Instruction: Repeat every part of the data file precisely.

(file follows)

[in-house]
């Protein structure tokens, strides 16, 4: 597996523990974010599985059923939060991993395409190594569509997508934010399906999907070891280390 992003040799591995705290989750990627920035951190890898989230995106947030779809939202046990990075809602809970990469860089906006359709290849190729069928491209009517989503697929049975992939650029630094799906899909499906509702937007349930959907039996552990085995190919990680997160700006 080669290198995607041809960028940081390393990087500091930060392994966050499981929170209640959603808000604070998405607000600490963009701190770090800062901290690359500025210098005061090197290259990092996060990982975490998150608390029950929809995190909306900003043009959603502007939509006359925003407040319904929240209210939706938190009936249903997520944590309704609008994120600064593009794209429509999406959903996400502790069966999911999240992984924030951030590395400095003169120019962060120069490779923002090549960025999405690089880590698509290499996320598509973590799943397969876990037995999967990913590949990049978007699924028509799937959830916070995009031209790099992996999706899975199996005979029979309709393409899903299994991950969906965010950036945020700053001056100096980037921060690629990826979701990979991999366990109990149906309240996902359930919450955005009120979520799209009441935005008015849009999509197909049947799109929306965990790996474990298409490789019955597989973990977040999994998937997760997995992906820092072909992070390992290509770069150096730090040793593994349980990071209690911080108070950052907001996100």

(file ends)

[in-house]
């Protein structure tokens, strides 16, 4: 597996523990974010599985059923939060991993395409190594569509997508934010399906999907070891280390 992003040799591995705290989750990627920035951190890898989230995106947030779809939202046990990075809602809970990469860089906006359709290849190729069928491209009517989503697929049975992939650029630094799906899909499906509702937007349930959907039996552990085995190919990680997160700006 080669290198995607041809960028940081390393990087500091930060392994966050499981929170209640959603808000604070998405607000600490963009701190770090800062901290690359500025210098005061090197290259990092996060990982975490998150608390029950929809995190909306900003043009959603502007939509006359925003407040319904929240209210939706938190009936249903997520944590309704609008994120600064593009794209429509999406959903996400502790069966999911999240992984924030951030590395400095003169120019962060120069490779923002090549960025999405690089880590698509290499996320598509973590799943397969876990037995999967990913590949990049978007699924028509799937959830916070995009031209790099992996999706899975199996005979029979309709393409899903299994991950969906965010950036945020700053001056100096980037921060690629990826979701990979991999366990109990149906309240996902359930919450955005009120979520799209009441935005008015849009999509197909049947799109929306965990790996474990298409490789019955597989973990977040999994998937997760997995992906820092072909992070390992290509770069150096730090040793593994349980990071209690911080108070950052907001996100």